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Kim, Immelman, Donald, Couples, Villegas Commit to CanOpen

On the Weir/RBC conference call today, the bank and the RCGA announced a partnership with Mike Weir’s charity foundation, including a Monday “Mike Weir Charity Classic,” celebrity tournament.

As part of the announcement, it was announced there will a series of celebrities involved, including NBA star Steve Nash.

But it was the PGA Tour names that were impressive, especially this early in the game, with the tournament months away. Those named include Anthony Kim, Camilo Villegas, Luke Donald, Fred Couples, and Mark Calcavecchia. And of course, Stephen Ames, though I’m not sure that needed saying.

Interesting to see the names involved — an indication of the respect most of his peers have for Weir and for RBC’s bank account. Clearly with a number of sponsors struggling, it looks like RBC’s cash and strong financial position versus other sponsors (Stanford Financial anyone?) is finally starting to draw bigger names earlier.

When asked about the position of the tournament, Weir said the RCGA and RBC are “going the right things,” but added the situation is “not going to switch overnight.” 

Once again, Weir said that golf courses are key to luring players. Note there was no comment on Glen Abbey, a course he now respects but will never be fond of.

“I think there’s a lot more interest among players for the event,” Weir said. “It got a lot of noteriety playing in Hamilton and it caught the interest of players who have respect for the history of the game and those old classic golf courses.”

And those courses, as well as RBC’s involvement, are apparently making it easier for Weir to be an ambassador for the event.

“I’m not out there telling the guys to come out and play,” he said.  “It is more them coming up to me, which is a nice change.”

As for other big names — or the biggest — Weir wouldn’t say he was reaching out to Tiger.

“He doesn’t talk much about schedule and I don’t talk schedule with him,” Weir said. “He has a plan for everything.”

Update:

So what’s the overall result of this? Weir said he doesn’t feel like there’s any more pressure on him to sell the tournament. Clearly Weir/IMG are becoming more linked with the Canadian Open and are more comfortable aligning themselves with it. The player field is certainly better just with the players announced. Kim, Villegas, Weir, Ames, Immelman and Donald are all in the Top 50 players in the year. And that makes this a stronger field than the tournament has had in a few years. On top of that, Kim and Villegas are both draws — young stars that people will want to see play.

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Robert Thompson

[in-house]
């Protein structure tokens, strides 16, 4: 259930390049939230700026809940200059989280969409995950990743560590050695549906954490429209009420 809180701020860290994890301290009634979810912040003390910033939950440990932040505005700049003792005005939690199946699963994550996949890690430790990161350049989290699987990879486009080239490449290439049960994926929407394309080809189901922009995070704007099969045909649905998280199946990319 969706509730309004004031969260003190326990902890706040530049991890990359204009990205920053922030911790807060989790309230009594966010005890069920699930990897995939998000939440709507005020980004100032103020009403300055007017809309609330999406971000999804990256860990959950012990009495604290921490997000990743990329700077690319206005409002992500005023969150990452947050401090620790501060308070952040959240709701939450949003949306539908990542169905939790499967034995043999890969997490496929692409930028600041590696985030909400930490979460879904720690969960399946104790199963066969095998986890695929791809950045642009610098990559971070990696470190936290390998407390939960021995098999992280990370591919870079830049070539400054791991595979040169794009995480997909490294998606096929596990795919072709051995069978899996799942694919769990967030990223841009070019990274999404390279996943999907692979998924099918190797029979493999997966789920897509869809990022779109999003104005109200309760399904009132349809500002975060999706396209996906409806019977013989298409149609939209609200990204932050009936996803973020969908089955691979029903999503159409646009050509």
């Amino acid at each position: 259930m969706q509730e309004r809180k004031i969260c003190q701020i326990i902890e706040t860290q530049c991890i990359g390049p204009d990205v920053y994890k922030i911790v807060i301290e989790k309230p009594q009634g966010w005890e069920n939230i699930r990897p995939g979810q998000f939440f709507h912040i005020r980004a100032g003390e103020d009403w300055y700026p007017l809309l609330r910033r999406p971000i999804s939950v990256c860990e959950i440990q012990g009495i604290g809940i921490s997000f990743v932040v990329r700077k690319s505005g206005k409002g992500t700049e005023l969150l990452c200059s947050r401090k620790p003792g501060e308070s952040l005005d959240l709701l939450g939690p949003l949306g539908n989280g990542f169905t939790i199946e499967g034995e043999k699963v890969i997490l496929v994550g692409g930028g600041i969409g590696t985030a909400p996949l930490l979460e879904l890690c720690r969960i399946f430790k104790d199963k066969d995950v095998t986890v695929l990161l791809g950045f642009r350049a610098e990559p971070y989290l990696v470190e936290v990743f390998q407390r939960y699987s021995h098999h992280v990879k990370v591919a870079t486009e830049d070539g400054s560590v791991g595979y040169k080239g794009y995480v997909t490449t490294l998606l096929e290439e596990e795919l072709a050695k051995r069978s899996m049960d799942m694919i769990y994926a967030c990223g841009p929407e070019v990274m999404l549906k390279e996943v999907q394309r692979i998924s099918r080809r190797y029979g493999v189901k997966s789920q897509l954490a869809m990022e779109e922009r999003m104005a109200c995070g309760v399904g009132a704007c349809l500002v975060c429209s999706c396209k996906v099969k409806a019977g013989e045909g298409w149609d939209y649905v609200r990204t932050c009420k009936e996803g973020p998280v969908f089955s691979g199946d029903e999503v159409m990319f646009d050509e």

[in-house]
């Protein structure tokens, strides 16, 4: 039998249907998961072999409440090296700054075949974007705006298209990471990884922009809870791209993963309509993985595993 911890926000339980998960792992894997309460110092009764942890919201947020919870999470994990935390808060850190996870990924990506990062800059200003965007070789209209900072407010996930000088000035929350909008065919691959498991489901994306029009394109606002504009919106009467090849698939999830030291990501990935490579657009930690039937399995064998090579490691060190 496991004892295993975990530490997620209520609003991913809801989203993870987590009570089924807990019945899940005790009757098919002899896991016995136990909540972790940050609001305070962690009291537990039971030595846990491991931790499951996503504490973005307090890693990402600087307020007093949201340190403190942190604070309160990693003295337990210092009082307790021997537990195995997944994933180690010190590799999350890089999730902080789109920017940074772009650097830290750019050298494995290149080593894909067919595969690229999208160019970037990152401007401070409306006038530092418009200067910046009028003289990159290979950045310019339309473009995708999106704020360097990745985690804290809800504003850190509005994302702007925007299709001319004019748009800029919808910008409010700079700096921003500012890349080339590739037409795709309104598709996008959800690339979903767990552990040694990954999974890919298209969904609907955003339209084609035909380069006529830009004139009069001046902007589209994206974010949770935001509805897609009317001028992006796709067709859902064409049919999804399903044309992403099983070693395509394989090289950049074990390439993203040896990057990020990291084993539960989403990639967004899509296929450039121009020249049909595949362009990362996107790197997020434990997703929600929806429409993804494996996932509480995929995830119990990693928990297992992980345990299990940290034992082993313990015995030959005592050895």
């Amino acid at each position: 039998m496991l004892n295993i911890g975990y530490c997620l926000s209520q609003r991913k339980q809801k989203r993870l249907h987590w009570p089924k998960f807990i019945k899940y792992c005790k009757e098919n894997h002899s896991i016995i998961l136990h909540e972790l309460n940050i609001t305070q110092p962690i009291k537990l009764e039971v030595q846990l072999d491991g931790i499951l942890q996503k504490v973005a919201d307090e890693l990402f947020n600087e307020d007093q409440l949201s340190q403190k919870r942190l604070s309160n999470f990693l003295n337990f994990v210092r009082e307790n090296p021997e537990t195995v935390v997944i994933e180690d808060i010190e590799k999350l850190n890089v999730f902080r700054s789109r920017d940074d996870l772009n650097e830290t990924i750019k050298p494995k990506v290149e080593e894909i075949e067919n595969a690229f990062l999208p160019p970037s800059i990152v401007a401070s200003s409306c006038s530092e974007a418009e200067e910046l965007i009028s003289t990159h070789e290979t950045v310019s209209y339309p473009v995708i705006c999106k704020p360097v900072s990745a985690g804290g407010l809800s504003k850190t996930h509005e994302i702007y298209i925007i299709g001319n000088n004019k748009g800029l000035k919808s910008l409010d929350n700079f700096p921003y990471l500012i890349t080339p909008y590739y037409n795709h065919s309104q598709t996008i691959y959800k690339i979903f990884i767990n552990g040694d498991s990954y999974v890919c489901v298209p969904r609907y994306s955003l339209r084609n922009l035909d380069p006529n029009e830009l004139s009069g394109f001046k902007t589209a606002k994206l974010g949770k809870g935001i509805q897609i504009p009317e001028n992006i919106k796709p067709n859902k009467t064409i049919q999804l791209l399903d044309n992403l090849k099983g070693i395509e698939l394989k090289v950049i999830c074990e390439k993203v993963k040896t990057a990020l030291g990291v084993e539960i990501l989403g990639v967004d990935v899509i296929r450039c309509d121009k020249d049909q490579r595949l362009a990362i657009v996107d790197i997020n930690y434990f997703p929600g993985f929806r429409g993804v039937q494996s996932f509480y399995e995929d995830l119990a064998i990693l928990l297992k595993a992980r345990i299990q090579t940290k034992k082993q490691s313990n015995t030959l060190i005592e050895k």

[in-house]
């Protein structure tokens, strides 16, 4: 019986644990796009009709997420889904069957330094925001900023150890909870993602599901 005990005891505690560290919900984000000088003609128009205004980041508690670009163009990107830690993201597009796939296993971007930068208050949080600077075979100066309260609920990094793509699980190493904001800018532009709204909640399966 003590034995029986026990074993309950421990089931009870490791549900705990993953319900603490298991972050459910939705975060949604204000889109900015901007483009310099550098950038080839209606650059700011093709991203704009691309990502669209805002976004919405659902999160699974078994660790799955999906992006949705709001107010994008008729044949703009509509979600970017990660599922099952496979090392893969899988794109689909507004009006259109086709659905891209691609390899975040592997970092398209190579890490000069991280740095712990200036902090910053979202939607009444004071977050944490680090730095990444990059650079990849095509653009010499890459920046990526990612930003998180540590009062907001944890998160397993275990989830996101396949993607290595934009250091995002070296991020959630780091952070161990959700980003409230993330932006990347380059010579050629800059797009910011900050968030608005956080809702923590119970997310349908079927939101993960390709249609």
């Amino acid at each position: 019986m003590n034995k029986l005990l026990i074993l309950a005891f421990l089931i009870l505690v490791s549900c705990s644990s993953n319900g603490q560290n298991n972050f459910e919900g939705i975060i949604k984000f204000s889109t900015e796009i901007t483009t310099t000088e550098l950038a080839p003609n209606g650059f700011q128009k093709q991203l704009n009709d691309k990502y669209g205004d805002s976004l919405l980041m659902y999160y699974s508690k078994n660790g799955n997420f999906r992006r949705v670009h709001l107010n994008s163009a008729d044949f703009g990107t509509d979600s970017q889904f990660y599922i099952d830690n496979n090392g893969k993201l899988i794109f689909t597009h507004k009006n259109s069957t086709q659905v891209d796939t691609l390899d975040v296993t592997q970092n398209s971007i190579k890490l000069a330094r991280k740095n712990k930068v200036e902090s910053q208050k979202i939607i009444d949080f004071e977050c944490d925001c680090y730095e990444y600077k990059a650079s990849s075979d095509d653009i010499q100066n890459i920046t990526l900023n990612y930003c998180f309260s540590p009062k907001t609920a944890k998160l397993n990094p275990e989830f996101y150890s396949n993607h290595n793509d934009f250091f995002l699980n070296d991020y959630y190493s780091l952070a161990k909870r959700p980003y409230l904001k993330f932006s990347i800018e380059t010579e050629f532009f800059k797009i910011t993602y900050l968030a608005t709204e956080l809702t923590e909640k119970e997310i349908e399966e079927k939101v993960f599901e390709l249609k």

A bestselling author and award-winning columnist, Robert Thompson has been writing about business and sports, and particularly golf, for almost two decades. His reporting and commentary on golf has appeared in Golf Magazine, the Globe and Mail, T&L Golf and many other media outlets. Currently Robert is a columnist with Global Golf Post, golf analyst for Global News and Shaw Communications, and Senior Writer to ScoreGolf. The Going for the Green blog was launched in 2004.

8 CommentsLeave a comment

  • and why not Ryo as well. I assume Rory is out of the question, but both Danny and Ryo probably wont play in the 2 majors/WGC events around the Cdn Open.

    Also, having Calc on your marquee list isnt a good idea.

  • Why isnt Bob Tway listed as ‘marquee’ then? Im sure he will show up.

    Im just saying if someone like Calc makes your marquee list, then theres something wrong…..

  • Calc is actually someone I would pay to see play. Part of a dying breed, and watching him cut the ball off the tee is spectacular.

  • So, let me get this right.

    For Mike Weir to support the Canadian Open, RBC had to partner with Weir’s Charity Foundation.
    Sounds like a payoff to me. Whatever happened to supporting something BECAUSES you think it is good?

  • George: I don’t think it is a payoff — at least not any more than having Tiger partner with an event in Washington. It only makes sense to link Weir more directly with the tournament, especially since the RCGA has been informally asking him to get out in front of the event for years without really involving him in the decisions. These days they are running potential courses by him (and Stephen Ames) and trying to involve him more in the process.

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